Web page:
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In re DeStefano

Supreme Court of New York, Second Department

August 23, 2017

In the Matter of Andrew DeStefano, an aggrieved Republican Candidate for the Office of Putnam County Sheriff, petitioner-respondent-appellant,
v.
James Borkowski, as Chairman, Putnam County Democrat Party-Objector, et al., respondents- appellants-respondents, et al., respondents. Index No. 558/17

          WILLIAM F. MASTRO, J.P. L. PRISCILLA HALL ROBERT J. MILLER SYLVIA O. HINDS-RADIX, JJ.

          DECISION & ORDER

         In a proceeding pursuant to Election Law § 16-102, inter alia, to validate a petition designating Andrew DeStefano as a candidate in a primary election to be held on September 12, 2017, for the nomination of the Republican Party as its candidate for the public office of Putnam County Sheriff, James Borkowski, as Chairman, Putnam County Democrat Party-Objector, appeals, and the Putnam County Board of Elections, Anthony Scannapieco, Jr., Republican Election Commissioner, and Catherine P. Croft, Democratic Election Commissioner, separately appeal, from a final order of the Supreme Court, Putnam County (Marx, J.), dated August 16, 2017, which granted the petition, inter alia, to validate the designating petition, and the petitioner cross-appeals from the same final order.

         ORDERED that the cross appeal is dismissed, without costs or disbursements, as the petitioner is not aggrieved by the final order (see CPLR 5511); and it is further, ORDERED that the final order is reversed, on the law, without costs or disbursements, the petition, inter alia, to validate the designating petition is denied, and the proceeding is dismissed.

         The petitioner filed a petition with the Putnam County Board of Elections (hereinafter the Board) designating him as a candidate in a primary election to be held on September 12, 2017, for the nomination of the Republican Party as its candidate for the public office of Putnam County Sheriff. James Borkowski filed general and specific objections with the Board challenging the designating petition. On July 26, 2017, the Board invalidated the designating petition based on Borkowski's objections.

         The petitioner commenced this proceeding pursuant to Election Law § 16-102, inter alia, to validate the designating petition by filing a proposed order to show cause and petition on July 31, 2017. The order to show cause was signed by the Supreme Court on August 2, 2017. The Board answered the petition and asserted, as an affirmative defense, that the proceeding was untimely pursuant to Election Law § 16-102(2). The court, inter alia, determined that the proceeding had been timely commenced, declared the designating petition valid, and directed that the petitioner be placed on the ballot for the primary election to be held on September 12, 2017. The Board and its Commissioners appeal, and Borkowski separately appeals.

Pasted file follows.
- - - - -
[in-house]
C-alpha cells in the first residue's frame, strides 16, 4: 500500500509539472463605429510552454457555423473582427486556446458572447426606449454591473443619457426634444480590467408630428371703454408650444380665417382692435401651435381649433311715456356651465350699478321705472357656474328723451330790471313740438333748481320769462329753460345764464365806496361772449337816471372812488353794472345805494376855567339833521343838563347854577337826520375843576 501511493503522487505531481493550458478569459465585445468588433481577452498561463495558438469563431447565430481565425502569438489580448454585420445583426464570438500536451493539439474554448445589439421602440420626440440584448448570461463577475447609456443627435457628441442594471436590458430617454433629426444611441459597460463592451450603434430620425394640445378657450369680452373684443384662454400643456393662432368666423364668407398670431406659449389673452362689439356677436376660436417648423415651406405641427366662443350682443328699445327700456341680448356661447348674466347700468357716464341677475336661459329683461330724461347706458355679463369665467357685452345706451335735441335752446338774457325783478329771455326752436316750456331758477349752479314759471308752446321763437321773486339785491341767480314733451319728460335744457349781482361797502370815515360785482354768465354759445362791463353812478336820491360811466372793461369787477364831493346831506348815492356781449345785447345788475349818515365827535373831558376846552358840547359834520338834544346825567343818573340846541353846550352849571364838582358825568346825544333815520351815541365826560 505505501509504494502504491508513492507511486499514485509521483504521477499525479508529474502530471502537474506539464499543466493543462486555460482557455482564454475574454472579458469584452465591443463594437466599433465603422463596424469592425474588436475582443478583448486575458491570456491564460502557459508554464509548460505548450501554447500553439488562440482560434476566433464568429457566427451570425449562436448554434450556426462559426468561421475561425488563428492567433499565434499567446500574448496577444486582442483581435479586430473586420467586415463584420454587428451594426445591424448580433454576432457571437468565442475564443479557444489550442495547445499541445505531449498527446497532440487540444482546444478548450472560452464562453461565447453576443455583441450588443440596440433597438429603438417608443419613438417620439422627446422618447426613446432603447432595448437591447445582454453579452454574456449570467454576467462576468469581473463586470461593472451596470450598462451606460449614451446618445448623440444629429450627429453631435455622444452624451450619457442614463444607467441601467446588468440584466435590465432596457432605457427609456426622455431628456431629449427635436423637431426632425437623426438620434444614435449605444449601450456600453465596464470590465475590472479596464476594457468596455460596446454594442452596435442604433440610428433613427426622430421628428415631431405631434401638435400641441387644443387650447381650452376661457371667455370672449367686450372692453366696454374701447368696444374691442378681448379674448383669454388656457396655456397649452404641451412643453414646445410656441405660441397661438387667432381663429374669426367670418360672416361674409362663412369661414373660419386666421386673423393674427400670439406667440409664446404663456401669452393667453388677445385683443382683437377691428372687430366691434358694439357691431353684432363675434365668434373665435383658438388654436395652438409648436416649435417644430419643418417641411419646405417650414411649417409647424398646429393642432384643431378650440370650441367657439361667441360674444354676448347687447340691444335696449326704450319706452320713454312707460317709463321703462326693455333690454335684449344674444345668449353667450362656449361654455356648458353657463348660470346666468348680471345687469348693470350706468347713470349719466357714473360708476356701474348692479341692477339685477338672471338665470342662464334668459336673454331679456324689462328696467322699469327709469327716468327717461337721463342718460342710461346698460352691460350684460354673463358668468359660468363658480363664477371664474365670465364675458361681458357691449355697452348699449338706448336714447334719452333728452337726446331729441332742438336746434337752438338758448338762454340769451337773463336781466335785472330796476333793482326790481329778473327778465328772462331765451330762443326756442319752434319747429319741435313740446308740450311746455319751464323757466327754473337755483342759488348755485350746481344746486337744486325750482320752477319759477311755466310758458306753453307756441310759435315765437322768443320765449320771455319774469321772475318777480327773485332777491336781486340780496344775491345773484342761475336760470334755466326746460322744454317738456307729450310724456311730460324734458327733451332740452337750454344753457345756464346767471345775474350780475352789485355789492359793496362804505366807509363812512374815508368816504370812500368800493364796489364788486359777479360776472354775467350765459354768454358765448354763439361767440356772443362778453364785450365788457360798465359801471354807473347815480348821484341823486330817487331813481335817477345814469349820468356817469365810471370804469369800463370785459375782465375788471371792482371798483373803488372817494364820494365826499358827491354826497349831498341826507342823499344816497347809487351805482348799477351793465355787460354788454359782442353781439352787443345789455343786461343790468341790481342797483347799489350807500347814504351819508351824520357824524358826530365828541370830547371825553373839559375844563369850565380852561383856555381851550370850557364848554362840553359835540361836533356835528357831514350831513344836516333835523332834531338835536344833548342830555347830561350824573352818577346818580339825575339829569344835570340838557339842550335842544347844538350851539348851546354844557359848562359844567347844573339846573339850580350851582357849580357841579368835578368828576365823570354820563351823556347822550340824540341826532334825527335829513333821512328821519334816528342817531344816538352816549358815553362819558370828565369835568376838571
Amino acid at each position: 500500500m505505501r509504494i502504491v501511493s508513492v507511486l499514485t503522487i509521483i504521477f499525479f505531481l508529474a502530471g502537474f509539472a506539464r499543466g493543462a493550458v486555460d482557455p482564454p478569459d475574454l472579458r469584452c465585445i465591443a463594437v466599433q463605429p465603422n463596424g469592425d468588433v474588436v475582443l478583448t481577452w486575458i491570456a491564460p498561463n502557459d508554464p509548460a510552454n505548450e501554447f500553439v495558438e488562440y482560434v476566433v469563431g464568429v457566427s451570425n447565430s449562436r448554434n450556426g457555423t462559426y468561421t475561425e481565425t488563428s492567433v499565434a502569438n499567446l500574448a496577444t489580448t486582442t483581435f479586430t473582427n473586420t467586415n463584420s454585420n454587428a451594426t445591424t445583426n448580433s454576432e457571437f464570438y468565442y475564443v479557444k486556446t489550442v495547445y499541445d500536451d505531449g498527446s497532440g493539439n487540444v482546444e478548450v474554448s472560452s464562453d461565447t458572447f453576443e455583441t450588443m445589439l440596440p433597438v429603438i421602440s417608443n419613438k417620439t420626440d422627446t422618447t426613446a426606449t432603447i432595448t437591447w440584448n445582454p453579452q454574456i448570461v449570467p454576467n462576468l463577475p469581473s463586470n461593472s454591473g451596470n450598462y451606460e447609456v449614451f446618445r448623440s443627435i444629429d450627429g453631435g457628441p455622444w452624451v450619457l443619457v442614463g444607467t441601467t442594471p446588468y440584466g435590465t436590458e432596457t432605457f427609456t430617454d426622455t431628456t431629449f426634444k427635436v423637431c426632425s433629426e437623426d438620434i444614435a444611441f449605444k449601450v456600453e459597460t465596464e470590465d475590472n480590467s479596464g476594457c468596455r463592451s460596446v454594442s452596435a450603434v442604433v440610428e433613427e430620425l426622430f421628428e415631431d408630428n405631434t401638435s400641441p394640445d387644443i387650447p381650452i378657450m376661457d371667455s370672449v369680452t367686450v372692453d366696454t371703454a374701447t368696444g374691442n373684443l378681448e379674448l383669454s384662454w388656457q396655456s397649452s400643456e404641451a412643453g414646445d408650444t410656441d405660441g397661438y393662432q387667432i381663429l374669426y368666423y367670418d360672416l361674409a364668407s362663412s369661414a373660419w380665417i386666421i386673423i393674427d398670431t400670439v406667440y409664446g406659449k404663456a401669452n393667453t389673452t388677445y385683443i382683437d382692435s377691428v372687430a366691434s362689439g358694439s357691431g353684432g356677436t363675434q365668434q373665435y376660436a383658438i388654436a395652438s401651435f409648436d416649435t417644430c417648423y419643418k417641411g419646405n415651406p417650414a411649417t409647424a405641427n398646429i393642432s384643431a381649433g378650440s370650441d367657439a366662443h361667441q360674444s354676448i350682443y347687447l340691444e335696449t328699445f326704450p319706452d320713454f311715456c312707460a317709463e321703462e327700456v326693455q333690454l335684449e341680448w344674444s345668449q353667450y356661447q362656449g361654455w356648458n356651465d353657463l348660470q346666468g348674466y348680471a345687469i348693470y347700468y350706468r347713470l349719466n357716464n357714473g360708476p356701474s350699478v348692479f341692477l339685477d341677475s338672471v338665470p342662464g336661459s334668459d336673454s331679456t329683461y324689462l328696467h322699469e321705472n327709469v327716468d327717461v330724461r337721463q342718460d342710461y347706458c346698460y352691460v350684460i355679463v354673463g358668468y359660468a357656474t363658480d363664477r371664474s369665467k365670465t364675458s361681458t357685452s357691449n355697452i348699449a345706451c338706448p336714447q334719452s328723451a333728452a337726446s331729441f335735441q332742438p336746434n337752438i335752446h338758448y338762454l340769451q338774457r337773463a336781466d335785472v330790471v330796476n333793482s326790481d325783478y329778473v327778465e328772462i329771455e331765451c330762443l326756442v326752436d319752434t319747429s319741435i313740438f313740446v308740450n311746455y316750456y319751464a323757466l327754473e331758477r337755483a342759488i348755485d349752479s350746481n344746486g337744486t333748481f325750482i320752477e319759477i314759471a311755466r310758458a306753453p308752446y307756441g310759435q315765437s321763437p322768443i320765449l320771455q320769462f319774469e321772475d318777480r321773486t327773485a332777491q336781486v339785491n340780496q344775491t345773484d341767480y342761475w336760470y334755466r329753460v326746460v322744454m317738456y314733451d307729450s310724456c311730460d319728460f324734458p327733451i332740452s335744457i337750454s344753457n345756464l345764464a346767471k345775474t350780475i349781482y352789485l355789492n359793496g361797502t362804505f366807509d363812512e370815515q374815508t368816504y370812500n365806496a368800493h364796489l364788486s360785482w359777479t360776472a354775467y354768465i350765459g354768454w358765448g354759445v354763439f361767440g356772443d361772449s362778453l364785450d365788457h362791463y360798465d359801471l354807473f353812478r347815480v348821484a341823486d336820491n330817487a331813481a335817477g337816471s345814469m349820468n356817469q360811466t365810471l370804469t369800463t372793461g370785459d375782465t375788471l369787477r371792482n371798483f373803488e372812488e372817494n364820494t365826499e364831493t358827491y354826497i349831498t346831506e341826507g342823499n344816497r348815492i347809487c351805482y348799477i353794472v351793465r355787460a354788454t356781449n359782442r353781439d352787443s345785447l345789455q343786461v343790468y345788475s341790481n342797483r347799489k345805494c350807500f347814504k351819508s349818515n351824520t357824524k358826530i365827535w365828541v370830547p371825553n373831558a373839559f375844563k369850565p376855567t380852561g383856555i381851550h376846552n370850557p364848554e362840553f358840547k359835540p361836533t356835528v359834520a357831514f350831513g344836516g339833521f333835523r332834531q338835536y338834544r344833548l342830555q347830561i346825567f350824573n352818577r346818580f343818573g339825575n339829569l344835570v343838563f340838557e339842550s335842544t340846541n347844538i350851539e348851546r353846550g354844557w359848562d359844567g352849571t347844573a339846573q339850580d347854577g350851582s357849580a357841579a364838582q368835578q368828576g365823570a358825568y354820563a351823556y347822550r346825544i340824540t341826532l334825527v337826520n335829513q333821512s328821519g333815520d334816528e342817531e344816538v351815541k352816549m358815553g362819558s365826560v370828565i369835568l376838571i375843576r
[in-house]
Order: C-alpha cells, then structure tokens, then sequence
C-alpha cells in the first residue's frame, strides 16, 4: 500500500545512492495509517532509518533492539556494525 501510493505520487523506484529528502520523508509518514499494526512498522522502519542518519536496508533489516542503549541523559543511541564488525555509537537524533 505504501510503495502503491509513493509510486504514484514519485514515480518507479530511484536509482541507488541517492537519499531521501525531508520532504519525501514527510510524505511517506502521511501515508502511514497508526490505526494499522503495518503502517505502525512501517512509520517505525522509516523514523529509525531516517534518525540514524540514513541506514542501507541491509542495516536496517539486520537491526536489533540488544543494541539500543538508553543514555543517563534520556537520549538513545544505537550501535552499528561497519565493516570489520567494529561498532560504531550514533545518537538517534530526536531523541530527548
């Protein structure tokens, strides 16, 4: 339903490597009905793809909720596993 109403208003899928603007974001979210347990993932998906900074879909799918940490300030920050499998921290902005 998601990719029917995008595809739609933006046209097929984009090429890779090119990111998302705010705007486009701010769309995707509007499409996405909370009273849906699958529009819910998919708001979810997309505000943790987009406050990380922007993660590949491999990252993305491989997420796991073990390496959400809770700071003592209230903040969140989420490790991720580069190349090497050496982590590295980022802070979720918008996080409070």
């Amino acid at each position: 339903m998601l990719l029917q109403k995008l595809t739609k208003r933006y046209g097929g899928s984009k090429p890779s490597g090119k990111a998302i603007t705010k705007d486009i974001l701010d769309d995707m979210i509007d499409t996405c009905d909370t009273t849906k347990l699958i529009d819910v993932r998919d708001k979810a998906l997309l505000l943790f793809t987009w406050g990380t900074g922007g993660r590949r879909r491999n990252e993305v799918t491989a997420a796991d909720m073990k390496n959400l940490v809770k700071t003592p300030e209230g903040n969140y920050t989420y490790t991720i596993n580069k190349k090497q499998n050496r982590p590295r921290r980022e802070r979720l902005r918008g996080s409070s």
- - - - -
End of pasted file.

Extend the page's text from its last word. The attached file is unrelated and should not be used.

The Supreme Court should have dismissed the proceeding as untimely. "A proceeding with respect to a petition shall be instituted within fourteen days after the last day to file the petition, or within three business days after the officer or board with whom or which such petition was filed, makes a determination of invalidity with respect to such petition, whichever is later" (Election Law § 16-102[2]). " A petitioner raising a challenge under Election Law § 16-102 must commence the proceeding and complete service on all the necessary parties within the period prescribed by Election Law § 16-102(2)'" (Matter of Nunziato v Messano, 87 A.D.3d 647, 648, quoting Matter of Wilson v Garfinkle, 5 A.D.3d 409, 410; see Matter of Wilson v Bowman, 121 A.D.3d 1402; Matter of Green v Mahr, 230 A.D.2d 873; Matter of Ehle v Wallace, 195 A.D.2d 1086). A petitioner in a special proceeding under Election Law article 16 is required to provide notice of the proceeding "as the court or justice shall direct" (Election Law § 16-116). The Court of Appeals has repeatedly interpreted the notice requirement of Election Law § 16-116 to " call[ ] for delivery of the instrument of notice not later than on the last day on which the proceeding may be commenced'" (Matter of Angletti v Morreale, 25 N.Y.3d 794, 797, quoting Matter of King v Cohen, 293 NY 435, 439). Here, the parties agree that the last day to commence a proceeding to validate the subject designating petition was July 31, 2017. Thus, contrary to the court's finding, the petitioner was required both to file the petition to validate the designating petition and to serve all necessary parties on or before that date (see Matter of Nunziato v Messano, 87 A.D.3d 647). Since the petitioner failed to effect service on or before July 31, 2017, this proceeding was not timely commenced (cf. Matter of Angletti v Morreale, 25 N.Y.3d at 797).

         The parties' remaining contentions are either without merit or academic in light of our determination.

         Accordingly, the Supreme Court should have denied the petition to validate the designating ...


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